When school started up again in the fall, Dr. Tien volunteered to come to Career Day at Max's school. "Before we found the tumor, Max had been developing progressively worsening headaches and mild personality changes," Dr. Tien explained. "His parents and his teacher chalked it up to a normal part of getting older. When I was there for Career Day, Max's teacher came up to me and said, 'the old Max is back.' It was very rewarding. "

The Miller family is intensely grateful for the top-notch medical care they've received through all their medical emergencies. "I think Central Oregon is so fortunate to be able to draw all these wonderful surgeons and specialists," Michelle said.

And as an added plus, the Millers have something else to be grateful for. "If we didn't have our Air Life membership, we'd be up to about $80,000 in three years," she added. "Having a membership has definitely been a great thing for our family. "
--Air Currents Summer 2006




Read more . . .

Scenes from an ODFW - STEP volunteer 1,000 mile drive around eastern Oregon
Backpacking Big Indian Gorge in The Steens   
Owyhee Canyon wilderness study area in south east Oregon   
ONDA's Owyhee wilderness inventory camp near Rome, Oregon
NOLS group on an Owyhee River Canyon adventure
Owyhee River desert lands - Jordan Valley Rodeo   
Steens Mountain wedding in Eastern Oregon

Photos of a South Sister snow-climb in June 2006
North American Pond Skimming Contest at Mt. Bachelor
Photos of Central Oregon from an ultralight aircraft
Pole, Pedal, Paddle candid finish photos 2006
Smith Rock Spring Thing in 2006
Smith Rock Spring Thing 2006 volunteer's party at the Barn
HERA climb for life fundraiser at Smith Rock
HERA climb4life party at the Smith Rock Barn
Snow camping from bivy to base camp

Pole, Pedal, Paddle candid finish photos 2006
Fresh Air Sports Sprint Triathlon and the COBRA Children's' Fair
Bend's Cascade Cycling Classic 2005
X-Adventure Raid Adventure Race photos of the 2005 qualifier in Bend, Oregon USA
Just Around the Bend Marathon
Pacific Crest sports festival in Sunriver: Triathlon and Duathlon     News of this event!  
X-Adventure Raid Adventure Race North America Qualifier in Bend!     Six pages!      News of this event! 
X-Adventure Raid North American qualifier in Bend - racers' route map      Broadband only!
Pole Pedal Paddle course transition photos for 2004      Results by age group 2004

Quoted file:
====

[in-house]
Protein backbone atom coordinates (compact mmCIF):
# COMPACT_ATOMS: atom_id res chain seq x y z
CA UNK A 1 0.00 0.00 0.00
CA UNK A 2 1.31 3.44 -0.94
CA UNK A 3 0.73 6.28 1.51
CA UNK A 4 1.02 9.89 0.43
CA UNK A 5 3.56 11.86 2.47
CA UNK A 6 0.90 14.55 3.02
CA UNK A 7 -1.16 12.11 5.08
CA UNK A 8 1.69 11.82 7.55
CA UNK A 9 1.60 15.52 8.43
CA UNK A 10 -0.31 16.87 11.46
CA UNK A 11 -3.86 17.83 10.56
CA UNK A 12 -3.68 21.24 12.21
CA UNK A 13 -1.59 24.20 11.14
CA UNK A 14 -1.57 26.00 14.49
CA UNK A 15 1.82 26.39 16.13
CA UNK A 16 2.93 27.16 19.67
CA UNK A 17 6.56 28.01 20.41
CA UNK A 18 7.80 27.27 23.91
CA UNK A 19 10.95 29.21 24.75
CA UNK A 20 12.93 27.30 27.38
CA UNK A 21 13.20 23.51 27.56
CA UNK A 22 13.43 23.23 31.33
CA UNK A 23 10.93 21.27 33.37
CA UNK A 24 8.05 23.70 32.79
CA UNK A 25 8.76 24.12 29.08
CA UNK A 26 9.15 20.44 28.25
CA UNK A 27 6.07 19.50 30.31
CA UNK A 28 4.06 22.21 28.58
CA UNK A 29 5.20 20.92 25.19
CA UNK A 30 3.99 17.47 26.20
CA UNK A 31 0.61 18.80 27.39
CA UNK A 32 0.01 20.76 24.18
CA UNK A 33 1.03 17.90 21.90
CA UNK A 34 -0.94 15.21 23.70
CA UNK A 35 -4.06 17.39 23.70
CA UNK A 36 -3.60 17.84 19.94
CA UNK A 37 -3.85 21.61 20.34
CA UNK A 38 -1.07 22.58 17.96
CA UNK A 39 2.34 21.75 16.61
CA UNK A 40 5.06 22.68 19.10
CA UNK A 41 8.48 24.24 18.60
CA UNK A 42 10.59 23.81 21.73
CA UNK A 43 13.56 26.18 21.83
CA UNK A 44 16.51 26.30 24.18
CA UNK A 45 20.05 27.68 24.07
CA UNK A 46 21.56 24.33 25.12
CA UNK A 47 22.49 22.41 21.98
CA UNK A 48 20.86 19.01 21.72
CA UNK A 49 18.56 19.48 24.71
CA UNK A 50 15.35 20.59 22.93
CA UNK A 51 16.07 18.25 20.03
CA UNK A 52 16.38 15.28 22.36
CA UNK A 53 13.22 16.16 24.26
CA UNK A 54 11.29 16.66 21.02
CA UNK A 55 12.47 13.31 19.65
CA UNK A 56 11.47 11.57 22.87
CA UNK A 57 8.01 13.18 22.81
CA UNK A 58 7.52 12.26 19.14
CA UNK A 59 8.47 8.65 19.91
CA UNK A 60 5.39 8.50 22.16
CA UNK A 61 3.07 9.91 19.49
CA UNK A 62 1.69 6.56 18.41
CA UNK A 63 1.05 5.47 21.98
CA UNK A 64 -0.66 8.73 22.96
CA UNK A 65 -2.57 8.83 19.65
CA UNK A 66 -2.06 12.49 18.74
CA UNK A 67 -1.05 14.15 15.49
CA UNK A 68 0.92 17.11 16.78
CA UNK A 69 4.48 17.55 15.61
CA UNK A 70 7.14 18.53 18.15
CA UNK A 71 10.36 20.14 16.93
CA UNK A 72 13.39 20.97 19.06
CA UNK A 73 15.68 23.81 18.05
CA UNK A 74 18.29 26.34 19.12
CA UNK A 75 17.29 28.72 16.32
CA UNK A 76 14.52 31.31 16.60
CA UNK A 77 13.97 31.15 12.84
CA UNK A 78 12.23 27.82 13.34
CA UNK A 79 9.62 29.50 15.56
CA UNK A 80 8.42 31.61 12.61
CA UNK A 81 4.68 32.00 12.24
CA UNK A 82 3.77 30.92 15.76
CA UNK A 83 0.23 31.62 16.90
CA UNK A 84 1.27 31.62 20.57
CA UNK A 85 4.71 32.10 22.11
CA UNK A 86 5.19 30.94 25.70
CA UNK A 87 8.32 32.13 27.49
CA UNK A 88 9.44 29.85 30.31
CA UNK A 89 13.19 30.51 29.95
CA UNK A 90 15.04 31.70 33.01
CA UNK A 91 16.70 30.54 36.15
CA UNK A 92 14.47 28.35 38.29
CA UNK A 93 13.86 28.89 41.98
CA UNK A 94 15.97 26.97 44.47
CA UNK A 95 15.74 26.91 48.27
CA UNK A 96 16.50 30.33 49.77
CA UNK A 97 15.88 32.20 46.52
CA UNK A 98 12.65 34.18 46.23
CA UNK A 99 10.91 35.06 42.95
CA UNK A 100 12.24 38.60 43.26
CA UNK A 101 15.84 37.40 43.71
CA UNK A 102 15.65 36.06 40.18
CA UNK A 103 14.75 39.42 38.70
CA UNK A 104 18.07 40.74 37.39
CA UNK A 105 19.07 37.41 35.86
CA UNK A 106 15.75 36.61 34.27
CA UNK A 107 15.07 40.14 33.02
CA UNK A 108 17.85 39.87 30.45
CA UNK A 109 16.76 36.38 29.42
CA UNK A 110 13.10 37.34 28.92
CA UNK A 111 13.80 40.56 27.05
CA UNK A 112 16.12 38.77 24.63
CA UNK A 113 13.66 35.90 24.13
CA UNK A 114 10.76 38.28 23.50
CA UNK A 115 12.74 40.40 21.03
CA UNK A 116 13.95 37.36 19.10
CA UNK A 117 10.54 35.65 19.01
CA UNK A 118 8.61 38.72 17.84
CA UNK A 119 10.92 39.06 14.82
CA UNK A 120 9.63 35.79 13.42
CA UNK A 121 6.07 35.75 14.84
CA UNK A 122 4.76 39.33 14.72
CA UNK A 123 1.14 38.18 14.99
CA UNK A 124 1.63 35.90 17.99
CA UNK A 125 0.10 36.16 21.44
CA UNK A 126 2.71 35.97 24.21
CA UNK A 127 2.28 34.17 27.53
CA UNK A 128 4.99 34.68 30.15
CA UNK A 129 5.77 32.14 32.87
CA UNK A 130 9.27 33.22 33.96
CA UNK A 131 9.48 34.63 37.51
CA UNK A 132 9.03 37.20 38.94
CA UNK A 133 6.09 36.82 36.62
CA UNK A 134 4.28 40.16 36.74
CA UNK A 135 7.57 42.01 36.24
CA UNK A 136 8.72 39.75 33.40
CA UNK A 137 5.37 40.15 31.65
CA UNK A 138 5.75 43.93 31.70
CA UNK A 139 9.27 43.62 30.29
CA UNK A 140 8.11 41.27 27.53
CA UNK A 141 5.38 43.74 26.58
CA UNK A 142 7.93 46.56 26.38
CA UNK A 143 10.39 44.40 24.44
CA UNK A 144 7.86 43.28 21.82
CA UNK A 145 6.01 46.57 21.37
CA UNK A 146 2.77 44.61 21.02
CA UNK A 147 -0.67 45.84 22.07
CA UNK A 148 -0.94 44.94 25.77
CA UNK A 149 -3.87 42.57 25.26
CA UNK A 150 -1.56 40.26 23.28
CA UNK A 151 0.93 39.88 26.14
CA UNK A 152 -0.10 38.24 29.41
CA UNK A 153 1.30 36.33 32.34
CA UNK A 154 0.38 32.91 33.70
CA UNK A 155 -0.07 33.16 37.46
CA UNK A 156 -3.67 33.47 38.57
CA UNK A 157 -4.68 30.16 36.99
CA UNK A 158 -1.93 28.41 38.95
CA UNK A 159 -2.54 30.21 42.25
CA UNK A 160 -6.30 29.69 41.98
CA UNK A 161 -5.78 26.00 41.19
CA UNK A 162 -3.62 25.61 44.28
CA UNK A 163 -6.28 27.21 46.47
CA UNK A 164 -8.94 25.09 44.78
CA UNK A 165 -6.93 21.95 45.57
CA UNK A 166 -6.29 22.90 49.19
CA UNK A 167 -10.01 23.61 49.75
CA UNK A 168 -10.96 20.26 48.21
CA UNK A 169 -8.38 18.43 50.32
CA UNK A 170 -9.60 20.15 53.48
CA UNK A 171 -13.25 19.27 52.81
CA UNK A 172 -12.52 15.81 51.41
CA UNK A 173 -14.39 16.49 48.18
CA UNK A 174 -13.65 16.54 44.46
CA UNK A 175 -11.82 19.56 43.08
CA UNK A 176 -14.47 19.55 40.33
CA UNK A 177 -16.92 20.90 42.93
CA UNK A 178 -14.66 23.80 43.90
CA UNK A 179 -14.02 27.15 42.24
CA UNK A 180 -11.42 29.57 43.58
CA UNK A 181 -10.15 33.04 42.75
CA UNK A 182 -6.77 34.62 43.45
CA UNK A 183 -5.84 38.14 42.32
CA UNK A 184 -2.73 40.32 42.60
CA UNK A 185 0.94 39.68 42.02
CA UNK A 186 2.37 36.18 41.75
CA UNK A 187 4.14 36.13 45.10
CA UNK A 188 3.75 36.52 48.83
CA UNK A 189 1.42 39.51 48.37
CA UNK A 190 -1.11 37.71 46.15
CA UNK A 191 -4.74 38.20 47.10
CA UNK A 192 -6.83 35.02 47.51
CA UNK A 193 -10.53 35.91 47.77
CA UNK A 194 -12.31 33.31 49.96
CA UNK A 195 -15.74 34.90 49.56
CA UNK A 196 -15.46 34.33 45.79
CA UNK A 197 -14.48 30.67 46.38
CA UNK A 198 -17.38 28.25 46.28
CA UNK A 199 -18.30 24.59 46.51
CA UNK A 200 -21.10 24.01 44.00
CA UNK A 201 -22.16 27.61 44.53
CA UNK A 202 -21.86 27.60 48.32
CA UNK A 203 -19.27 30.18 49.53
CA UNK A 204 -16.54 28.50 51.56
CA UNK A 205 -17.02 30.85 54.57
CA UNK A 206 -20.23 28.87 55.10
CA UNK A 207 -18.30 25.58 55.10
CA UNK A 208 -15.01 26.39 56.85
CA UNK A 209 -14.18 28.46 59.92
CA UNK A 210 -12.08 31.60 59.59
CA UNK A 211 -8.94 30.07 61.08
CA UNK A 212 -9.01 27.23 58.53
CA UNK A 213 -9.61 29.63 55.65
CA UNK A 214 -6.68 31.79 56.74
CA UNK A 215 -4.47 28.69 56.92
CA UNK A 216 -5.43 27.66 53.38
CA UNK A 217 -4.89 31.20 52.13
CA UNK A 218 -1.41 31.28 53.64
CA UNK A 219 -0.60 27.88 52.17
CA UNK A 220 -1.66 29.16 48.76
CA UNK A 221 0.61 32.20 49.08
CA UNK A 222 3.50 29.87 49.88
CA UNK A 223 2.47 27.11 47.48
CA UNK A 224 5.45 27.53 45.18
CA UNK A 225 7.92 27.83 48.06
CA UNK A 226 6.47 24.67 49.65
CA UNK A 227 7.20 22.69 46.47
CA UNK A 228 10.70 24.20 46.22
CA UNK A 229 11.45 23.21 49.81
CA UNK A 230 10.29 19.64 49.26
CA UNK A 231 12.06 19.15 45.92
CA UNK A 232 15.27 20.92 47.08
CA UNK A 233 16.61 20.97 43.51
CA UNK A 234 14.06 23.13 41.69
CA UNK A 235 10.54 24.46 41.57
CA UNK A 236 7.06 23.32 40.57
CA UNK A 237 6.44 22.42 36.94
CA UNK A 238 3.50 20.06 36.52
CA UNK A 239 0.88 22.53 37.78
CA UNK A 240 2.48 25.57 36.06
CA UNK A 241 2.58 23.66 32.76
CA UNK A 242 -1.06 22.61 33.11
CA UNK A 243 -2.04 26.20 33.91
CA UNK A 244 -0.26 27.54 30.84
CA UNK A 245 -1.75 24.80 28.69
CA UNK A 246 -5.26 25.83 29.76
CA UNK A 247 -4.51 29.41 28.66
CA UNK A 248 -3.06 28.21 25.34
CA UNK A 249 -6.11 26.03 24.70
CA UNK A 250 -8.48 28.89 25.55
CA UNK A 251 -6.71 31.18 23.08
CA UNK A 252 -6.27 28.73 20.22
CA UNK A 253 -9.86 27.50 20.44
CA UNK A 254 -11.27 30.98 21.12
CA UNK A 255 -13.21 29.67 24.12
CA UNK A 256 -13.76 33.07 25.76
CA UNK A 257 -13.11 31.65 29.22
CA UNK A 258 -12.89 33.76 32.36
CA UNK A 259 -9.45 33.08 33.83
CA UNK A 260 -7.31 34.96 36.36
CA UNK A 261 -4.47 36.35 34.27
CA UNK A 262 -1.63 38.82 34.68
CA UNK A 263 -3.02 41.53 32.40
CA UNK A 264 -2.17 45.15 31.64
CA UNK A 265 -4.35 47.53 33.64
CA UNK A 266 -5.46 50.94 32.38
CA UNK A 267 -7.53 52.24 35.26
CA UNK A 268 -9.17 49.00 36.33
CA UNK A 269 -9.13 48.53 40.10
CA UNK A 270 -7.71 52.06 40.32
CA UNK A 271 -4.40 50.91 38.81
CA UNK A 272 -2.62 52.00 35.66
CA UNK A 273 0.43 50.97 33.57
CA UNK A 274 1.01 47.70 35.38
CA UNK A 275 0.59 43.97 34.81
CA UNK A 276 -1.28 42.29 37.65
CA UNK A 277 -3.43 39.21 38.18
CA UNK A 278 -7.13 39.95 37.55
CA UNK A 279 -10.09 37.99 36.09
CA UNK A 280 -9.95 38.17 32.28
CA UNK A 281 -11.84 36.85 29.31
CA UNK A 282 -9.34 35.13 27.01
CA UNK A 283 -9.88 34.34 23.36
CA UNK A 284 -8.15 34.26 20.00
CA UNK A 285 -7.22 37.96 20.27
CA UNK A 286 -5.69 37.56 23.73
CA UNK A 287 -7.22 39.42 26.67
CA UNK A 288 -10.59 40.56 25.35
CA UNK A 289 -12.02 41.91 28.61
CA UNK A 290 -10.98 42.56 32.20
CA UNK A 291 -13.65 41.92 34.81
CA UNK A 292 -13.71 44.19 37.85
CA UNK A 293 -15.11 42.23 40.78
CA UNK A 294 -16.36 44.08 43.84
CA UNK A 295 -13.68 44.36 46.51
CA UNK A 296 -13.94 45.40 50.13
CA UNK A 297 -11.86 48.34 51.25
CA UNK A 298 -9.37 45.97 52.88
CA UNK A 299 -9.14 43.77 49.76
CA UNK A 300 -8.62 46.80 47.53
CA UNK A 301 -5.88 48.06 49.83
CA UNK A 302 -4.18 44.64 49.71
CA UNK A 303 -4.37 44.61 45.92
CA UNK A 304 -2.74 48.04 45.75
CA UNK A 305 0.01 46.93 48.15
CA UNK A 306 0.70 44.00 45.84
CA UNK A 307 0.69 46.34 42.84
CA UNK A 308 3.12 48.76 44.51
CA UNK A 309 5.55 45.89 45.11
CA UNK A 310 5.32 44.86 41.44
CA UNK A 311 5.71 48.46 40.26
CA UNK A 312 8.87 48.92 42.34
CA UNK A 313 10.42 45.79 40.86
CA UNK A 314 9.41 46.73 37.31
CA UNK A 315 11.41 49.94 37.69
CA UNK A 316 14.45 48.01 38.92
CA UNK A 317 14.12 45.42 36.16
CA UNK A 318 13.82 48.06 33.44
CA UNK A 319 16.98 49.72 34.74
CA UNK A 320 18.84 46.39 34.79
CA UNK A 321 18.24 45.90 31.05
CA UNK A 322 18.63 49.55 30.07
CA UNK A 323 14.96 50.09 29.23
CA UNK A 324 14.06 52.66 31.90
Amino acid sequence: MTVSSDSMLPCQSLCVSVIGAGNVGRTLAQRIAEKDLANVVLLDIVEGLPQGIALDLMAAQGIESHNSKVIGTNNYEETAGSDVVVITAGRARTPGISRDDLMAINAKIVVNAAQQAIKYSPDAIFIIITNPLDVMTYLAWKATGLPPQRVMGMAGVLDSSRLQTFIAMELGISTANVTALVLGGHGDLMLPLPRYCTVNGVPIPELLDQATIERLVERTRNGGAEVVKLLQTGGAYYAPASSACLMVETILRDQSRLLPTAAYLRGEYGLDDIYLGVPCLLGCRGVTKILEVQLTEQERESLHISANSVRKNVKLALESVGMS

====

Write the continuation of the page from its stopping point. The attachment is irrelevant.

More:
Snowshoe Shuffle comes to Bend, Oregon
Atta Boy 300 dog sled race start and finish from Mt. Bachelor
Pilot Butte - hike and run to the summit
Bend Adventure Racing Klub - The Wild Juniper Berry Race   
CORK, Central Oregon Running Klub plays in The Badlands
ABS Contest night at InClimb Gym
Pole, Pedal, Paddle 2002

Hiking to the glacial tarn below Broken Top in the Three Sisters Wilderness
A cross country circumnavigation of Broken Top in late summer with friends
Broken Top north side, with Z21 TV
Broken Top winter summit with Eric Hoffman
Climbing to the summit of Broken Top
Climbing Broken Top with Eric Seyler
Todd Lake, a gateway to Broken Top
Broken Top circumnavigation
Climbing Broken Top in the winter

Mt. Bachelor ski and summer resort during the Atta Boy 300
Atta Boy 300 dog sled race start and finish from Mt. Bachelor
Overlooking the Three Sisters from Mt. Bachelor   
Mt. Bachelor from Tumalo Ridge
Photos of the melted snow pack near Mt Bachelor

Timberline Mountain Guides lead North Sister climbs
North Sister, the Terrible Traverse in September, 1999
Middle and North Sister exploratory adventure   
North Sister and Middle Sister spring summits on telemark skis
North Sister, Scott's solo summer summit
North Sister exploratory
North Sister winter solo
North Sister: crux photos of the Three Sisters Marathon
North Sister by the south east ridge

Middle and North Sister exploratory adventure  
North Sister and Middle Sister spring summits on telemark skis

A cross country circumnavigation of South Sister in September
South sister spring overnight snow climb, gear and skills
South Sister Summer Summit
South Sister climbers trail relocated
South Sister Spring South Ridge Summit